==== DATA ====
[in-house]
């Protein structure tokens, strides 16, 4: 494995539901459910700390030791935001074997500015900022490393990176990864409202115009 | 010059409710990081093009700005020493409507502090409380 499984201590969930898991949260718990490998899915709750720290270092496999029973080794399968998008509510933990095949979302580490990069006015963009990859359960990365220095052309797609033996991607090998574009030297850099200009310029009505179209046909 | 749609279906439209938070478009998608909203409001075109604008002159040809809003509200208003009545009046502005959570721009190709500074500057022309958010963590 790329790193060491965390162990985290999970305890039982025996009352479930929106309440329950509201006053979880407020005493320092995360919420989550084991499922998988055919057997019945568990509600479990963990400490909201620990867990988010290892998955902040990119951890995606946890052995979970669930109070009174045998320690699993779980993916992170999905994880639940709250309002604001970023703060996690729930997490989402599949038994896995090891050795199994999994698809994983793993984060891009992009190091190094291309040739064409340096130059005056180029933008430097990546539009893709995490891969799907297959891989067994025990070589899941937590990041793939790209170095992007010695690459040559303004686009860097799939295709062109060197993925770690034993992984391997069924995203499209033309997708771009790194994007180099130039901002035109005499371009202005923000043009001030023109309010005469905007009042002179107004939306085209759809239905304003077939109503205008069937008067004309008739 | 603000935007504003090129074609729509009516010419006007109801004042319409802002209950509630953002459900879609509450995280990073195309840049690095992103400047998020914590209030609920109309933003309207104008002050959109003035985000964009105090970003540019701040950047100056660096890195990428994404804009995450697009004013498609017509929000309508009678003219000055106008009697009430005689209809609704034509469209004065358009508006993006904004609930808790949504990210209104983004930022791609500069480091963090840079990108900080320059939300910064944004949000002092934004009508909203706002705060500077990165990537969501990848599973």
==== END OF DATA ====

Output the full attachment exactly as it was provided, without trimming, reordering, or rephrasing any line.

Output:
[in-house]
């Protein structure tokens, strides 16, 4: 494995539901459910700390030791935001074997500015900022490393990176990864409202115009 | 010059409710990081093009700005020493409507502090409380 499984201590969930898991949260718990490998899915709750720290270092496999029973080794399968998008509510933990095949979302580490990069006015963009990859359960990365220095052309797609033996991607090998574009030297850099200009310029009505179209046909 | 749609279906439209938070478009998608909203409001075109604008002159040809809003509200208003009545009046502005959570721009190709500074500057022309958010963590 790329790193060491965390162990985290999970305890039982025996009352479930929106309440329950509201006053979880407020005493320092995360919420989550084991499922998988055919057997019945568990509600479990963990400490909201620990867990988010290892998955902040990119951890995606946890052995979970669930109070009174045998320690699993779980993916992170999905994880639940709250309002604001970023703060996690729930997490989402599949038994896995090891050795199994999994698809994983793993984060891009992009190091190094291309040739064409340096130059005056180029933008430097990546539009893709995490891969799907297959891989067994025990070589899941937590990041793939790209170095992007010695690459040559303004686009860097799939295709062109060197993925770690034993992984391997069924995203499209033309997708771009790194994007180099130039901002035109005499371009202005923000043009001030023109309010005469905007009042002179107004939306085209759809239905304003077939109503205008069937008067004309008739 | 603000935007504003090129074609729509009516010419006007109801004042319409802002209950509630953002459900879609509450995280990073195309840049690095992103400047998020914590209030609920109309933003309207104008002050959109003035985000964009105090970003540019701040950047100056660096890195990428994404804009995450697009004013498609017509929000309508009678003219000055106008009697009430005689209809609704034509469209004065358009508006993006904004609930808790949504990210209104983004930022791609500069480091963090840079990108900080320059939300910064944004949000002092934004009508909203706002705060500077990165990537969501990848599973």